Skip Navigation

How Clinical Trials Work

medical research 600 x 340.jpg

What to look for on this episode of Smart Talk:

In an ideal world, medications, medical devices or procedures could be developed in a laboratory and be ready for use by doctors in a short amount of time.

That may be ideal, but it’s not realistic.  Today, many drugs, devices and procedures are developed through the use of clinical trials that involve human beings who volunteer to be part of them. 

Even though there are clinical trials going on all the time and the need for more volunteers, there is a lot of misinformation and misunderstanding about them.

For example, most clinical trials take 15 to 17 years before they get approval from the U.S. Food and Drug Administration. Actually, only about 10% do make it through the clinical trial stages and are approved by FDA. Clinical trials related to hematology (the study of blood and blood-related diseases) are the most successful while oncology (cancer) trials are the least.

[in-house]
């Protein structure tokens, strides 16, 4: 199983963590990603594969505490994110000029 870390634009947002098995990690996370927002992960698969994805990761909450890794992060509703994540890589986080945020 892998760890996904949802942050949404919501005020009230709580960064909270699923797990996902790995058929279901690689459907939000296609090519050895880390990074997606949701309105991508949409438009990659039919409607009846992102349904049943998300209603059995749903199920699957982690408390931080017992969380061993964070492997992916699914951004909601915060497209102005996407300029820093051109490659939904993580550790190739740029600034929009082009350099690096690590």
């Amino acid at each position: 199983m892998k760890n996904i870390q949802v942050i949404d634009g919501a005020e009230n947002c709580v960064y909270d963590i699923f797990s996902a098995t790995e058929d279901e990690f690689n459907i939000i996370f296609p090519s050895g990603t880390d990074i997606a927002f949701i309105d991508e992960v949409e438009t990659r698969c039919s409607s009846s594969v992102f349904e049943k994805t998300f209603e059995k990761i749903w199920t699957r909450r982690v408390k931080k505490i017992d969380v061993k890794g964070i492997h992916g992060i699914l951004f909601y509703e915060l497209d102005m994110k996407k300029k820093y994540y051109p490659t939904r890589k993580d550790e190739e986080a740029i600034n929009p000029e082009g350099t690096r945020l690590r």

On this episode of Smart Talk, we’ll answer questions about clinical trials like what they involve, if a volunteer has to have the illness or disease being studied and how people can volunteer for a clinical trial?

Our guests are from Penn State Health Milton S. Hershey Medical Center — a teaching hospital.  Dr. Neal Thomas is associate dean for clinical research and a pediatrician and Dr. Christopher Sciamanna is an internal medicine physician, who is exploring whether exercise is a way to prevent reinjury in older adults.  He’s looking for clinical trial volunteers.

Interested in participating in a clinicl trial?  Go to

For more on clinical trials plus a deeper look at the changing tide of healthcare–check out WITF’s Transforming Health. From policy to personal choices we’re taking a  comprehensive look at today’s health system. Online at A partnership of WITF, Penn State Health and WellSpan Health.

Untitled design (53).png

Dr. Neal Thomas & Dr. Christopher Sciamanna